Published February 5, 2007
Lt. Ehren Watada – the Fort Lewis, Wash. serviceman who refused to deploy to Iraq on grounds that the war is illegal – is being court marshalled today. If you have time to get involved in a local protest, or even a moment to discuss the issue with a friend, please do so. The Capital Times reports today on Madison students braving brutal weather to show support:
Five students braved sub-zero weather this morning to display a banner with pictures of war resisters during rush hour on the overpass across Campus Drive.
“Today is the date of Watada’s court martial. We wanted to show soldiers who resist that they have our support, and others who are thinking about resisting that they will have our support,” said Chris Dols, a senior at the UW who is from New Haven, Conn. “I agree with Ehren Watada that this is an illegal war, and that it is right to refuse to carry out illegal orders. The U.S. was not acting in defense. This was an aggressive war based on lies.”
Background link: My previous post about how Lt. Watada had his legal defense stripped from him.
Published February 5, 2007
Credit card companies could be charging you for every dollar you spend outside of the US. Shanghaiist reports today, syndicating a post from BoingBoing, about the “Foreign Transaction Fee”:
[…] turns out that when you use your credit or debit card outside of the US, Visa and Mastercard charge three percent in transaction fees on the spend. It doesn’t matter if you use an ATM, buy over the Internet/phone, or walk into a store — the credit-card companies always dip their beaks. When you pay your hotel bill, when you buy a plane ticket, every time you use Amazon.uk to order a British release (Citibank told me that they even charge the fee when I withdraw from my Citibank US account while at a Citibank UK ATM, using Citibank’s own network!)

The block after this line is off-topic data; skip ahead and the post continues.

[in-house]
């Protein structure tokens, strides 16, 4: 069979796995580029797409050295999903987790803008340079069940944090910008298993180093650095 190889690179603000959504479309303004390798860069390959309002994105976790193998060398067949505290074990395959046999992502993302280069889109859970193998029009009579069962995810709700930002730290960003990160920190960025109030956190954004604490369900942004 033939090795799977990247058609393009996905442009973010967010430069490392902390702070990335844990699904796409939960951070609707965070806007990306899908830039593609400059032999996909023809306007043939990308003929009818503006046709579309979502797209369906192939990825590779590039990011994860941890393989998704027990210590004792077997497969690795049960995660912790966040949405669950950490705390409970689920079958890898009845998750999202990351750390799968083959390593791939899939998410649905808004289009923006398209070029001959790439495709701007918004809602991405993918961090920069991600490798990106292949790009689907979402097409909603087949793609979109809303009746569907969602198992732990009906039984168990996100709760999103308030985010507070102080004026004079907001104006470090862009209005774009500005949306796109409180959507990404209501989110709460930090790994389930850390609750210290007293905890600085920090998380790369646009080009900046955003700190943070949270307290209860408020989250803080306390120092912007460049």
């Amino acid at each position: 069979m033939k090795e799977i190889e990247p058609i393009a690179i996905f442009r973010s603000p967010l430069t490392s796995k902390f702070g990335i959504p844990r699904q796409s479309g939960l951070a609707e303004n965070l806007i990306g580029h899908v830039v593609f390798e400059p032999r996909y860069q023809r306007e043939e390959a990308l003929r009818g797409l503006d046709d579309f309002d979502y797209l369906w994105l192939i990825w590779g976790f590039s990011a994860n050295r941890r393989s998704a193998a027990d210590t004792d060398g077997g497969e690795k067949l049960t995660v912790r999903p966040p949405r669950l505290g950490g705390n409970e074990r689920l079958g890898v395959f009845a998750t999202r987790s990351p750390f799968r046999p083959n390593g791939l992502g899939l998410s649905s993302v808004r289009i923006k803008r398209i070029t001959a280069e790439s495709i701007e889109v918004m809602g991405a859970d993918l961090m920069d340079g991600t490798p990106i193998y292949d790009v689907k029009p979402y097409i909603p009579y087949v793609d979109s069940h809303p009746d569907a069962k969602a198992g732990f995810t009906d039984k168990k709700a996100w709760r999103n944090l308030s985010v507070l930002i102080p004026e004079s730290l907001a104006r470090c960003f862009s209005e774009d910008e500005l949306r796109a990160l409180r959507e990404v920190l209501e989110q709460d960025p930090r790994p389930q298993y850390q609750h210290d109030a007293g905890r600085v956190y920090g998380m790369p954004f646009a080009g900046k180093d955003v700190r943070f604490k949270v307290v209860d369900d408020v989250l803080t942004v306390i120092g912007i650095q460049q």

Definitely something to be aware of – when I lived in Seoul, ATM fees could be as much as $5. While you don’t want to be carrying around wads of cash, it’s a good idea to not make a lot of frivolous, small withdrawals.
Also, if you’re planning a trip around the world, Rolf Potts at Vagablogging has some good tips for doing it on the cheap:
Personally, I might recommend starting with a crash course in Southeast Asia. Thailand is always a good place to start, and SE Asia has a lot of diversity, is quite accessible and travel-friendly, and will give you a sense for how cheaply you can get around (better in my opinion to start in a cheap place and be shocked by Europe prices than to blow all your money in Europe and not have enough for cheaper places).